By Caitlin Kelly
OK, sometimes it’s really horrible.
Some people dread it. Some people fear it. Some people avoid the whole thing, by self-publishing or never submitting their ideas or work to an editor for their professional judgment.
But without an editor, your writing is stuck in neutral forever.
Even if they’re a butcher who adds errors to your copy (yes, that happens) or inserts words you’d never use (that, too) or asks asinine questions (hell, yes), you’re still learning how to write better as a result.
Few things can so quickly clarify your original intent more than
having every word challenged.
Journalism, and commercial publishing, is a team sport. No matter what medium, that isn’t about to change.
Nor should it.
This delicious joke, how a women’s magazine editor would edit a BBC report was amusing every writer I know recently:
A bomb (TYPE???) attack (WHAT KIND OF ATTACK????) on a Syrian (ASSUMING SYRIANS ARE PEOPLE FROM SYRIA? EXPLAIN.) government building (WHAT KIND OF BUILDING?) near Damascus has killed 31 people, (WE WERE TALKING ABOUT EVERYONE, AND NOW WE’RE TALKING ABOUT 31 PEOPLE? CONFUSING.) according to the Syrian Observatory for Human Rights. (ARE WE SUPPOSED TO KNOW WHO THEY ARE? EXPLAIN.)
Four generals (GENERALS ARE NOT CIVILIANS. CONFUSING.) were among the dead, the activist group said. (SO THE SYRIAN OBSERVATORY FOR HUMAN RIGHTS IS AN ACTIVIST GROUP? NOT CLEAR.)
The explosives are thought (BY WHOM?) to have been placed in the basement (IN WHICH BASEMENT???!!) meaning opposition fighters were able to breach security to get into the building. (SORRY SARAH, BUT I CAN’T PICTURE THIS AT ALL. SHOW DON’T TELL.)
There has been no confirmation of the attack by state media, or by government officials. (THIS IS GREAT.)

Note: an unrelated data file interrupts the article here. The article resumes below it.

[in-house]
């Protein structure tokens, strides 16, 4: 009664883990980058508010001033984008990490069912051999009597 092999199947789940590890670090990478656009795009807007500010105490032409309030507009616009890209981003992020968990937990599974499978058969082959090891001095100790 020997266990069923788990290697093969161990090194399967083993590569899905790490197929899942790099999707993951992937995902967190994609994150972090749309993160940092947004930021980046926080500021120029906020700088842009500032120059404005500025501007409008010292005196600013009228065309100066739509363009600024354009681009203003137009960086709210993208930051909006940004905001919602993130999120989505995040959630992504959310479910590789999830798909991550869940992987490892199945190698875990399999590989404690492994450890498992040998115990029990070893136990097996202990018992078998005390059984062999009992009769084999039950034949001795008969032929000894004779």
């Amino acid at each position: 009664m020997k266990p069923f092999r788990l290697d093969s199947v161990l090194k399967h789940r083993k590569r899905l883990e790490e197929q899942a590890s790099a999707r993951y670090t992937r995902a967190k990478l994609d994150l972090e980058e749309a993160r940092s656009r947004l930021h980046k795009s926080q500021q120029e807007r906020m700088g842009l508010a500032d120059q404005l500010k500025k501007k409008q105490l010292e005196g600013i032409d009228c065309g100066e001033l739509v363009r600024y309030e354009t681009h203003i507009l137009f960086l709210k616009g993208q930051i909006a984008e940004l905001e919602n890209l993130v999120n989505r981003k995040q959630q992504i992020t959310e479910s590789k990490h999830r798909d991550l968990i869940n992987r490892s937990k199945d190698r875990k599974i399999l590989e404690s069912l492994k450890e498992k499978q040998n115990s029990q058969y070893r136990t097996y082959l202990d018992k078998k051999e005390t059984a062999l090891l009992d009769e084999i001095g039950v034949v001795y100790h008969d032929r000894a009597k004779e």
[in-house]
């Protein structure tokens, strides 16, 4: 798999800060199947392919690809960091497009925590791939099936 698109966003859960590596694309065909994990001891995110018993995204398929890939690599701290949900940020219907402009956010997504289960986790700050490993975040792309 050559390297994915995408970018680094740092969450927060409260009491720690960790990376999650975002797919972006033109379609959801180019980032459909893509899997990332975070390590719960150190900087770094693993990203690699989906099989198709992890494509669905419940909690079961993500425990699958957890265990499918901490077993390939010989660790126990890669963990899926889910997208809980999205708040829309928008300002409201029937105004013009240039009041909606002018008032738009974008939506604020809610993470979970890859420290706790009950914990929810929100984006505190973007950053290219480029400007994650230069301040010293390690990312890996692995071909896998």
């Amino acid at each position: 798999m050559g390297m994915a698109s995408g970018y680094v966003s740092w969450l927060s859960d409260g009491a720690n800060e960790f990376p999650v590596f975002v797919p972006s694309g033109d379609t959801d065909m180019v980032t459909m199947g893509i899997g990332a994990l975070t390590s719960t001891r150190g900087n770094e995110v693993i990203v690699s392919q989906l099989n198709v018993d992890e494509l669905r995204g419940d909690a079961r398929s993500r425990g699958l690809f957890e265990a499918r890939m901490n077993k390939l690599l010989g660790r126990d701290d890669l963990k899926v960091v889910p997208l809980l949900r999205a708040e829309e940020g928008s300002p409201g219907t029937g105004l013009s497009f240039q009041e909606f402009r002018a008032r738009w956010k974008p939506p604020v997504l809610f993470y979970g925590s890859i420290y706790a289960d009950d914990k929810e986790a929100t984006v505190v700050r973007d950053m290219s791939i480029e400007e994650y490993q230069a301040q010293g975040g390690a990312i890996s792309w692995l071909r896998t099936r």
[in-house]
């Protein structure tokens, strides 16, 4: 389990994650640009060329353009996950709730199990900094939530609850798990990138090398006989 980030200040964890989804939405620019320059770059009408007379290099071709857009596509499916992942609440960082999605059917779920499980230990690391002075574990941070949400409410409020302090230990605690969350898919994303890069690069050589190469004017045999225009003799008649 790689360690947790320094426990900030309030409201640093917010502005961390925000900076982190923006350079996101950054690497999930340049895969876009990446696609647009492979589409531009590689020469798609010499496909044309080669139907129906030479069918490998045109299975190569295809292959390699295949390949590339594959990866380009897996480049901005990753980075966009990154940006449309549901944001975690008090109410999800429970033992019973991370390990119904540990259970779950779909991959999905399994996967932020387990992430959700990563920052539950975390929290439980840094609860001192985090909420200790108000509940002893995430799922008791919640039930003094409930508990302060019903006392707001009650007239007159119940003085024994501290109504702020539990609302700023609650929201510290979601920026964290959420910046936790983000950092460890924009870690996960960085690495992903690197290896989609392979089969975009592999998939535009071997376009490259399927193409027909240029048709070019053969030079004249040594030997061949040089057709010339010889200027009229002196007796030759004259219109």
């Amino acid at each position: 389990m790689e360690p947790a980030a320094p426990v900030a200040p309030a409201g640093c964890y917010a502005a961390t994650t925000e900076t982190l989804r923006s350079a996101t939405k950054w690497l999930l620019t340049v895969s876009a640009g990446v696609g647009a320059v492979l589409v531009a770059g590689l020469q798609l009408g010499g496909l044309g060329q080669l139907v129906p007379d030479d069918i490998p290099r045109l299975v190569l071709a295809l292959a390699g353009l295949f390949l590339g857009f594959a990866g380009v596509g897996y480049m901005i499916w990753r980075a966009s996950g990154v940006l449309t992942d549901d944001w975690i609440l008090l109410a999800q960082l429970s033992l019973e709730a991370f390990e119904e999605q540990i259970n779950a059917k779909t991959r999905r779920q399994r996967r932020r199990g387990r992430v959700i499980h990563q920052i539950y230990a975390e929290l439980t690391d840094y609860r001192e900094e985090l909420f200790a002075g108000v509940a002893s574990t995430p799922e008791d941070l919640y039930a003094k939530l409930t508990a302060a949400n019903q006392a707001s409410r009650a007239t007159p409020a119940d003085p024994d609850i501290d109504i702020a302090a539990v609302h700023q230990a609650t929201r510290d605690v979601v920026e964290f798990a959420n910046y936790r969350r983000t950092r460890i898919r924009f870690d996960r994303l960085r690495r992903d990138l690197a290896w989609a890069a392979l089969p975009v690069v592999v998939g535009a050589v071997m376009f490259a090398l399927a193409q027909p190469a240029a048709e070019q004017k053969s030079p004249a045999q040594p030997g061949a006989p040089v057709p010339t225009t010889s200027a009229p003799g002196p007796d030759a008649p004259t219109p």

What do editors do?
— Clarify and direct the tone, length and content of your story or book
— Help you refine your thinking if the story changes as you’re reporting it
— Offer some helpful sources
— Read your story as the reader will, with fresh eyes and no prior knowledge of the subject
— Add their own questions to the material to yours and those of potential readers
— Brainstorm about the story’s larger context and how yours will be better/deeper/smarter than any other on the topic
— Point out errors in your thinking: assumptions, filters, pre-conceptions
— Help you target your copy toward the needs and interest of their niche readership
— Save your sorry ass from a lawsuit, or several, by noticing, questioning and (if they have staff counsel) getting your material reviewed by a lawyer before it hits print
— Make sure your facts (spelling, dates, attributions, statistics) are correct
— Question your logic and story structure
— Help shape the narrative so that it flows and reads smoothly from start to finish
It takes two challenging emotional states to accept the process of being edited — trust and humility. You have to trust that your editor(s) are smart and are going to help make your story/book better and stronger and you have to have the humility to listen to them.
But you also need enough spine, after a while, to say “No. That sentence/paragraph/wording/structure works just fine as it is.”
At its very (rare) best, the editor-writer relationship is just that, a relationship.
A great editor is a great gift for any ambitious writer to have in their life, even on just one story. I’m still friends, decades later, with some of mine, whose wisdom and tough love helped to improve my work.
If you want a glimpse into an editor’s brain, this is a classic, smart and helpful book for any would-be non-fiction author.